White flowers are always a challenge for me. When these snow-white Hydrangea threw down the gauntlet, I fought back with my Panasonic Lumix DMC ZS-25.


Maybe I’ve finally got it?


It turned out the Crape Myrtle was even more of a challenge.


It turns out, these huge puffy flowers are hard to get in focus, especially from the long distance I was forced (by fences) to work from.


Categories: Flowers, Home, Nature, Photography, Summer

Tags: , , , , ,

13 replies

  1. I have never seen white hydrangea until now. Those are lovely! Mine are blue, purple, and sometimes pink. I also have pink crepe myrtles but they look nothing like the ones in your photos, our flowers are not ‘fluffy’.


    • Funny. I thought all of them were purple/blue or white. Never saw any ping ones. It’s possible the crape myrtle in the pictures isn’t. I just took my best guess based on pictures on Google. Couldn’t get close enough to them to detect leaf patterns and no one on my side of the fence knew what they were 🙂


  2. A challenge, really? Beautiful shot.


  3. You got ‘er nailed on the pics of white hydrangea. Why are they tricky to photograph? Light reflection?

    That’s a lovely smoke bush…but not a crape myrtle. I have a gorgeous one at the store, poorly placed by me seven years ago. I have to keep chopping it back each year so it doesn’t hide signage, but it is just too darned pretty (and big) to move.


    • I went through everything and couldn’t get a name on it. Crape myrtle was as close as I could come. If you know what it is, let ME know so I can correct it! Google failed me on this.


      • Crape Myrtle is Lagerstroemia, which is a gorgeous actual tree in warmer climates that either of us live. It’s a relative of loose-strife, which is a highly invasive species thus will survive as a bush in more harsh (colder) areas.

        What’s growing in your garden is a smoke bush (Cotinus) which is more related to sumac family. It also thrives more in a less cold environment, but doesn’t have kill-back the same way crape myrtle does (for our climate).

        And if you’d send me pics of the foliage on your Chinese lily, I could tell you whether ’tis a Chinese lily or a daylily hybrid.

        This is the kind of schtuff I thrive on. Still not solved for sure the “blue flower” plant, but getting close, I think.

        LOL…. the weird things that make us passionate.


        • The tree isn’t in OUR garden or I’d know what it is. As for the lily, it has died back already and I don’t have any shots of the foliage. I believe it IS a hybrid, however.

          I’ve seen smoke trees — but never seen one that color. They were always gray, or gray-blue, sometimes off white. Never seen one even close to this color before. Wish I could have asked the people in whose yard it’s growing what it is. It was quite a mature tree, too. Not a newbie to that garden. I was shooting from a considerable distance away using a VERY long lens.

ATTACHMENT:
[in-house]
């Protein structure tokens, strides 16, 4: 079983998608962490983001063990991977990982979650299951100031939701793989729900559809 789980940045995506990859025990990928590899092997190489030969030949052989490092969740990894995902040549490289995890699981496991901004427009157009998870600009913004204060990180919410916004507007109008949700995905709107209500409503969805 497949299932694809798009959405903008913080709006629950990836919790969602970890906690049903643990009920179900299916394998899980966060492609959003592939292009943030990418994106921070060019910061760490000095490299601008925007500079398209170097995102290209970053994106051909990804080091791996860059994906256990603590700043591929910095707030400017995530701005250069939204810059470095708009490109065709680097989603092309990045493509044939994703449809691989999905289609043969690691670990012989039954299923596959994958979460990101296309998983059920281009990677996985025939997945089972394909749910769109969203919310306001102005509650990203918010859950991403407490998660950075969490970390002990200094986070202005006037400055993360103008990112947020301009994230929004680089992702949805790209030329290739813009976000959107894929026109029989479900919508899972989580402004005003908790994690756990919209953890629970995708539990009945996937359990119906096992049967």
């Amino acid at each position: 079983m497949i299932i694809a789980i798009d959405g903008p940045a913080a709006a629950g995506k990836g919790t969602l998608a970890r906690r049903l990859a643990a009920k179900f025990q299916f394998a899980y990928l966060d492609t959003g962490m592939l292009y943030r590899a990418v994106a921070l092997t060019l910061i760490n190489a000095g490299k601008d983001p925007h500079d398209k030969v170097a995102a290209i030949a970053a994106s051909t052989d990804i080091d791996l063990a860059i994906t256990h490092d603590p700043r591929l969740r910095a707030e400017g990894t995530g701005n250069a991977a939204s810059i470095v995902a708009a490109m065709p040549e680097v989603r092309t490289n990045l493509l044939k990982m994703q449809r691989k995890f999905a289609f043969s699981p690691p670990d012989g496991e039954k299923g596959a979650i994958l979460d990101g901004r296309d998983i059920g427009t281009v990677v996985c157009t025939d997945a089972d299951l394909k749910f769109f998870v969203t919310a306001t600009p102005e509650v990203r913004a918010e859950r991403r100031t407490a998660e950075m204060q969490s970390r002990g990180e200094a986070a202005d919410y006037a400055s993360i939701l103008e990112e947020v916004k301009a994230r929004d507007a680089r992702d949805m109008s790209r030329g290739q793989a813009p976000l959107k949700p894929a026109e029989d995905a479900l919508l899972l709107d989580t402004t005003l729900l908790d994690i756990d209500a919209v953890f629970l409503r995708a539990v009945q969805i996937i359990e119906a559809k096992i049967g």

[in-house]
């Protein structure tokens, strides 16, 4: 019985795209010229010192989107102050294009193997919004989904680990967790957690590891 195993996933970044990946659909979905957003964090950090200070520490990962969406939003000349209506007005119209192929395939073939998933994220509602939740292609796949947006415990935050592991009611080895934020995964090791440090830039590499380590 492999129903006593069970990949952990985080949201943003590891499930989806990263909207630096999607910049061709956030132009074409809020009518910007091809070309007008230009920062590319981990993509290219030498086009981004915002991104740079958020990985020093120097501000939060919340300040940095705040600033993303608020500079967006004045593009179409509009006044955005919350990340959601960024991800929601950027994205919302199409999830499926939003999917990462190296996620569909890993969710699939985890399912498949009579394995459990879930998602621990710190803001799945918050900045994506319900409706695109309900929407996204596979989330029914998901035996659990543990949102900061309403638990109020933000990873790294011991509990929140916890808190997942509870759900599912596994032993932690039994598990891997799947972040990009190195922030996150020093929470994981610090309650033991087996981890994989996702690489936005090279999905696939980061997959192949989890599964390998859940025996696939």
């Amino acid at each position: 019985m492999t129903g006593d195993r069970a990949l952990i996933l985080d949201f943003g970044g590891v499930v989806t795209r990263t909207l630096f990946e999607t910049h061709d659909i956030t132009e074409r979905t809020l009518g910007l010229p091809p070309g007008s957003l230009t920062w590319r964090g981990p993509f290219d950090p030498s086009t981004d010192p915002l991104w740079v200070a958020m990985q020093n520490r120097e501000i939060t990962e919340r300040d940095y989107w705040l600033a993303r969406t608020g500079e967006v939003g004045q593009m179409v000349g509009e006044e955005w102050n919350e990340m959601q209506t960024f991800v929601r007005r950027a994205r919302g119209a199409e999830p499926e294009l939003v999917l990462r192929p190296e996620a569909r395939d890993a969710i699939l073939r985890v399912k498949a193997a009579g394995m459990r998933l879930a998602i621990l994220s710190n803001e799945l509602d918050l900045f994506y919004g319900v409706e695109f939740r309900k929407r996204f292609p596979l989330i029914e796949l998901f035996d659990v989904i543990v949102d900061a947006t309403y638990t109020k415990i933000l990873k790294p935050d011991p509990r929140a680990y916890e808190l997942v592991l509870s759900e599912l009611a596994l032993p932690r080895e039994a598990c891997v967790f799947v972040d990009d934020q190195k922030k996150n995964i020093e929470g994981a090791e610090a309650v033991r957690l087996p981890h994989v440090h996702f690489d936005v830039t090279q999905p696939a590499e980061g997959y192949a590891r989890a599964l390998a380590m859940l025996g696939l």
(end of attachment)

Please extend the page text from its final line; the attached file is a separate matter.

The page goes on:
• Ah, makes sense. I have this same particular color in my back flower bed. The ones with green or lime green leaves tend to be the bluish gray puffers. Most of mine are purple leaf, and have the pinkish reddish puffers. The one in my back yard is Royal Purple. The one out front is Cotinus Black Velvet… leaves are even prettier, but puffers are a tad too salmon for my taste.

            I did not know daylilies and Oriental lilies could be crossed. Learned something new today… this means I can quit working and go play, right? 😀


  4. That’s a crape myrtle? Wow, funny the different varieties there are of trees from region to region!

    I love hydrangeas but haven’t seen many this season so far :-/


    • If you (or anyone) know what it is, tell me. I did my research and this was the closest I could come (and yes, crape myrtle does come in a lot of varieties). I couldn’t get any closer than I did. It was two plots away with four fences between, so that was as good as it was going to get. But pretty, no?


      • Oh yes, absolutely gorgeous, I am just used to the ones that aren’t so…wispy? I wondered if they were a variety of mimosa tree, but I am just randomly guessing. Crape myrtle works for me 🙂 Doesn’t matter though, still great pictures!


  5. I knew the blue flowers around my cottage on the Cape were Hydrangeas but I guess I never realized those white flowers behind my house in NH were White Hydrangea until I saw your pictures. I’d just put up a picture of them a few days ago: http://trentsworldblog.files.wordpress.com/2014/07/flower-003.jpg


    • I think hydrangea come in the traditional bluish purple (or purplish blue), white and I’ve seen some in pink, dark pink (almost maroon) and very light blue. There may be others. The purply blue ones are the ones we see the most, but which is the next most common.


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